Parents aren’t perfect but they certainly try their best. For some parents, their best is the reason we’re privileged enough to be at UCT.
I recently plunged myself into a moment of deep introspection after watching a surprisingly profound YouTube clip from the talk show The Real. One of the celebrity panelists, Jeannie Mai, shared that her biggest fear was ‘not being able to provide for her family.’
She recounted some of the sacrifices her father had made in order for her family to live a comfortable life. Each week her father would bring home fast food chicken. He wouldn’t eat any of it, claiming that he’d already eaten lunch and would allow his wife and children to eat as much as they wanted. One night, Jeannie saw her father digging through the garbage in the kitchen, searching for leftovers he could eat.
Sadly, Jeannie’s story is not a unique one. We live in a world where millions of parents have to make profound sacrifices for the well-being of their children.
In fact, it’s not the most epic tale, but I’d love to share a bit about the sacrifices my parents have made for me.
When I was three years old, my mother began working as a nurse in Saudi Arabia. Nurses weren’t (and still aren’t) paid the best of salaries in the nineties and my mother wanted the best for my brother, sister and I. My father agreed with her decision and took on the role of both mother and father and raised my siblings and I while she was away. I won’t share much more about my father, he’s a private man.
My mom frequently wrote letters, called home and sent gifts, so it never felt like she was miles away. My mother stopped working abroad in 2014, but during her employment there she came home once every 5 – 6 months.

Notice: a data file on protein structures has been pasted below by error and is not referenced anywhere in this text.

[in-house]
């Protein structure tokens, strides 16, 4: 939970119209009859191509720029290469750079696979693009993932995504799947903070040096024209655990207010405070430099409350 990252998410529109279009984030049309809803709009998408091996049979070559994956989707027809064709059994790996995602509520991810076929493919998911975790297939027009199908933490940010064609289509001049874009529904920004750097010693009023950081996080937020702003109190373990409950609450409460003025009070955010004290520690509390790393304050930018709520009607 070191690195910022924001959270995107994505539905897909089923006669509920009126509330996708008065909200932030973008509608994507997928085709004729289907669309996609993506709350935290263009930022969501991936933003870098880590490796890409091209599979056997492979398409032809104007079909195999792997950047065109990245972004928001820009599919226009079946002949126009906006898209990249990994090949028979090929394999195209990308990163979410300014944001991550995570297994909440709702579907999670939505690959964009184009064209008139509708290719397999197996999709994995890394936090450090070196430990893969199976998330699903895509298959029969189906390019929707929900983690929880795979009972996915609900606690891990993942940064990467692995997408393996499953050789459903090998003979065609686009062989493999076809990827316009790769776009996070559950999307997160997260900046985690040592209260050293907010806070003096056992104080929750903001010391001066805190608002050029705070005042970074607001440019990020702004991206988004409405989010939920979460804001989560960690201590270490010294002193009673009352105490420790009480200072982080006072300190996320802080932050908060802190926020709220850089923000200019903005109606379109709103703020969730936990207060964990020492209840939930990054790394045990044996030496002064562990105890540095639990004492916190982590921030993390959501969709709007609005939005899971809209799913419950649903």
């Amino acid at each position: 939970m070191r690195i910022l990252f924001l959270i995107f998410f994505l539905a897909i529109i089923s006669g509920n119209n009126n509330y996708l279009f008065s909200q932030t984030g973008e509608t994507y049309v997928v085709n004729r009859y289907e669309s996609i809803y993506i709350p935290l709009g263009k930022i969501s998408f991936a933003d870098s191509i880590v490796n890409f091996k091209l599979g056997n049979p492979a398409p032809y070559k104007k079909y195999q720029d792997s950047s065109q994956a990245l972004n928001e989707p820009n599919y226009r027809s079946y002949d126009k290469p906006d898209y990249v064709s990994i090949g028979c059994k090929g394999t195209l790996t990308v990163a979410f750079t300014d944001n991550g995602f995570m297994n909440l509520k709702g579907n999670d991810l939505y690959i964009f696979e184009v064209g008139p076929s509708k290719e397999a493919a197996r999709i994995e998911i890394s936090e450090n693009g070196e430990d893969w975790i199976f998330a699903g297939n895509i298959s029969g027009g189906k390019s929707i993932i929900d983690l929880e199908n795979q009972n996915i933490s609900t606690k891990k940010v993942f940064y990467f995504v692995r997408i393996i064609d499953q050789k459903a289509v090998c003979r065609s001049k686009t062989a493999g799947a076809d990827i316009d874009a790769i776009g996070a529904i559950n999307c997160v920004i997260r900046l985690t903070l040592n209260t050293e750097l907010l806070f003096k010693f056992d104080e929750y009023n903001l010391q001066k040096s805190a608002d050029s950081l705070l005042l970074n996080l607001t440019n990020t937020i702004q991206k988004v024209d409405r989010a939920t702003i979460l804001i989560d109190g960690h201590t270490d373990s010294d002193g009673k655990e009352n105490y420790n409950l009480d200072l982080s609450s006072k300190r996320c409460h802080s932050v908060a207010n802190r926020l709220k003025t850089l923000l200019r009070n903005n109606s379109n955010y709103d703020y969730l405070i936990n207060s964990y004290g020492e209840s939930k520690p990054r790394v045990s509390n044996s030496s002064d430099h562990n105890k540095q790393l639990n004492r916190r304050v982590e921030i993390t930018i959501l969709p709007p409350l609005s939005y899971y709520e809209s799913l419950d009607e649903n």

Only recently has she been honest enough to tell me how lonely and unhappy she was. She would always share stories about how difficult it was to live in a strict nation like Saudi Arabia and she would often tell us about some of her female colleagues who were detained or put to death for offences they had committed (often unwittingly).
The fear of losing her was always present. It grew intensely post 9/11 and the onset of the war on terror. In my mind, the Middle East was one giant country and my mother lived in it, so if a bomb exploded in Iraq, my mother was a potential victim even if she lived in Riyadh (excuse my logic, I was only seven).
My parents aren’t perfect, but they certainly did their best, and their best was good enough. We never lacked anything. We went to good schools, we always had someone to take care of us and through it all their marriage has survived. I’m eternally grateful for their sacrifices and oftentimes I wonder how I’ll ever be able to pay them back.
For some of us, the term parent is awarded to an aunt, uncle, grandmother, cousin or even a brother or sister. My definition is that it’s any person who raises you and invests in your well-being. For them to have stepped up to care for you, when others couldn’t, is a sacrifice on its own.
If you’ve never taken a minute to think about the sacrifices your parents have made for you, now’s the time. Better yet, how about saying a big THANK YOU to them, they’ll certainly appreciate it.